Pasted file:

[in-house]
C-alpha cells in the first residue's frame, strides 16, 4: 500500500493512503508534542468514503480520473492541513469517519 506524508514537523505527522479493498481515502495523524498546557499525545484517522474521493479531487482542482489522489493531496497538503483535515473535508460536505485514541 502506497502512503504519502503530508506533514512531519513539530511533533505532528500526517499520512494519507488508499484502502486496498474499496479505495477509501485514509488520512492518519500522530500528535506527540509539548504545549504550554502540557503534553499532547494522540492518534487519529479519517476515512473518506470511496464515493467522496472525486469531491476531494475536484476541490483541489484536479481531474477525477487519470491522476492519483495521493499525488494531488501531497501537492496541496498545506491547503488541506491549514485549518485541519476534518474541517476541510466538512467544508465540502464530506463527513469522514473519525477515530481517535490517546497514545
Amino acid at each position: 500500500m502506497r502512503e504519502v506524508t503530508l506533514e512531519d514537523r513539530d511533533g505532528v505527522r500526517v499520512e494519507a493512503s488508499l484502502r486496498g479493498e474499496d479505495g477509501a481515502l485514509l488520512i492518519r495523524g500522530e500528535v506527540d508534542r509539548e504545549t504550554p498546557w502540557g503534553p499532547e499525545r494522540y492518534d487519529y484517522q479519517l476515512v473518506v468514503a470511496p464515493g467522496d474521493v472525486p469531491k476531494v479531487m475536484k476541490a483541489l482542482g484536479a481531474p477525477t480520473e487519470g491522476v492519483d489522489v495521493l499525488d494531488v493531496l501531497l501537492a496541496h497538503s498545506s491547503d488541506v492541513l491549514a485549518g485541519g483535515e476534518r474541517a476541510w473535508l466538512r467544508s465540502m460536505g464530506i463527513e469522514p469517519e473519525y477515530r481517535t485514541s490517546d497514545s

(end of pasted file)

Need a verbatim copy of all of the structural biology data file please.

[in-house]
C-alpha cells in the first residue's frame, strides 16, 4: 500500500493512503508534542468514503480520473492541513469517519 506524508514537523505527522479493498481515502495523524498546557499525545484517522474521493479531487482542482489522489493531496497538503483535515473535508460536505485514541 502506497502512503504519502503530508506533514512531519513539530511533533505532528500526517499520512494519507488508499484502502486496498474499496479505495477509501485514509488520512492518519500522530500528535506527540509539548504545549504550554502540557503534553499532547494522540492518534487519529479519517476515512473518506470511496464515493467522496472525486469531491476531494475536484476541490483541489484536479481531474477525477487519470491522476492519483495521493499525488494531488501531497501537492496541496498545506491547503488541506491549514485549518485541519476534518474541517476541510466538512467544508465540502464530506463527513469522514473519525477515530481517535490517546497514545
Amino acid at each position: 500500500m502506497r502512503e504519502v506524508t503530508l506533514e512531519d514537523r513539530d511533533g505532528v505527522r500526517v499520512e494519507a493512503s488508499l484502502r486496498g479493498e474499496d479505495g477509501a481515502l485514509l488520512i492518519r495523524g500522530e500528535v506527540d508534542r509539548e504545549t504550554p498546557w502540557g503534553p499532547e499525545r494522540y492518534d487519529y484517522q479519517l476515512v473518506v468514503a470511496p464515493g467522496d474521493v472525486p469531491k476531494v479531487m475536484k476541490a483541489l482542482g484536479a481531474p477525477t480520473e487519470g491522476v492519483d489522489v495521493l499525488d494531488v493531496l501531497l501537492a496541496h497538503s498545506s491547503d488541506v492541513l491549514a485549518g485541519g483535515e476534518r474541517a476541510w473535508l466538512r467544508s465540502m460536505g464530506i463527513e469522514p469517519e473519525y477515530r481517535t485514541s490517546d497514545s